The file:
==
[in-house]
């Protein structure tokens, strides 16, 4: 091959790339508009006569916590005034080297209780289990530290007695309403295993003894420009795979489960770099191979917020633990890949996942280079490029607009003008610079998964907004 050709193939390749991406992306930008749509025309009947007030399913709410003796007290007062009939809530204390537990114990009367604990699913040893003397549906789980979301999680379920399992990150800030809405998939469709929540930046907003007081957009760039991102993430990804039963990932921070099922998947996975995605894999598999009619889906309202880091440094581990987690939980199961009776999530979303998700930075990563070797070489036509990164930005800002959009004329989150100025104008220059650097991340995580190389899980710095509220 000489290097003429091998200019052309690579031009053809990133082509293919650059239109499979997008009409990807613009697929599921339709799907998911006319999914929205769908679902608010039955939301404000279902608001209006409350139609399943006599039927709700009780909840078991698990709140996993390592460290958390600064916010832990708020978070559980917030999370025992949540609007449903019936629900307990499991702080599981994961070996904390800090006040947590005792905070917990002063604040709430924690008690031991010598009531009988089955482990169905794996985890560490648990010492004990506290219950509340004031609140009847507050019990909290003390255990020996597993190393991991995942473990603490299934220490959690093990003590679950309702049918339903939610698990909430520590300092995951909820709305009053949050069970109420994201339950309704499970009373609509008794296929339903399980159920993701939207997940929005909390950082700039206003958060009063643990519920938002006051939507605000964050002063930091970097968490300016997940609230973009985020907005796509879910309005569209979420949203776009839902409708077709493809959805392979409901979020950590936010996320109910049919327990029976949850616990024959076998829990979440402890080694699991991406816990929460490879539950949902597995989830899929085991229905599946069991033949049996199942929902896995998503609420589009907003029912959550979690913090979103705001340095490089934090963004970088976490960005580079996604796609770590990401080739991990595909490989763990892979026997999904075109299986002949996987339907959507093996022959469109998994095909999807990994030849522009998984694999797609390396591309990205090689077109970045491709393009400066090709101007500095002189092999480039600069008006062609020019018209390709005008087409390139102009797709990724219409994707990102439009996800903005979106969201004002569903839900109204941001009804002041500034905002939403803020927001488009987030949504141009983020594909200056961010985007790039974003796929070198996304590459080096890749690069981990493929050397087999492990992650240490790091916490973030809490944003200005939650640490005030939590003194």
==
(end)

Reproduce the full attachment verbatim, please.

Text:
[in-house]
């Protein structure tokens, strides 16, 4: 091959790339508009006569916590005034080297209780289990530290007695309403295993003894420009795979489960770099191979917020633990890949996942280079490029607009003008610079998964907004 050709193939390749991406992306930008749509025309009947007030399913709410003796007290007062009939809530204390537990114990009367604990699913040893003397549906789980979301999680379920399992990150800030809405998939469709929540930046907003007081957009760039991102993430990804039963990932921070099922998947996975995605894999598999009619889906309202880091440094581990987690939980199961009776999530979303998700930075990563070797070489036509990164930005800002959009004329989150100025104008220059650097991340995580190389899980710095509220 000489290097003429091998200019052309690579031009053809990133082509293919650059239109499979997008009409990807613009697929599921339709799907998911006319999914929205769908679902608010039955939301404000279902608001209006409350139609399943006599039927709700009780909840078991698990709140996993390592460290958390600064916010832990708020978070559980917030999370025992949540609007449903019936629900307990499991702080599981994961070996904390800090006040947590005792905070917990002063604040709430924690008690031991010598009531009988089955482990169905794996985890560490648990010492004990506290219950509340004031609140009847507050019990909290003390255990020996597993190393991991995942473990603490299934220490959690093990003590679950309702049918339903939610698990909430520590300092995951909820709305009053949050069970109420994201339950309704499970009373609509008794296929339903399980159920993701939207997940929005909390950082700039206003958060009063643990519920938002006051939507605000964050002063930091970097968490300016997940609230973009985020907005796509879910309005569209979420949203776009839902409708077709493809959805392979409901979020950590936010996320109910049919327990029976949850616990024959076998829990979440402890080694699991991406816990929460490879539950949902597995989830899929085991229905599946069991033949049996199942929902896995998503609420589009907003029912959550979690913090979103705001340095490089934090963004970088976490960005580079996604796609770590990401080739991990595909490989763990892979026997999904075109299986002949996987339907959507093996022959469109998994095909999807990994030849522009998984694999797609390396591309990205090689077109970045491709393009400066090709101007500095002189092999480039600069008006062609020019018209390709005008087409390139102009797709990724219409994707990102439009996800903005979106969201004002569903839900109204941001009804002041500034905002939403803020927001488009987030949504141009983020594909200056961010985007790039974003796929070198996304590459080096890749690069981990493929050397087999492990992650240490790091916490973030809490944003200005939650640490005030939590003194």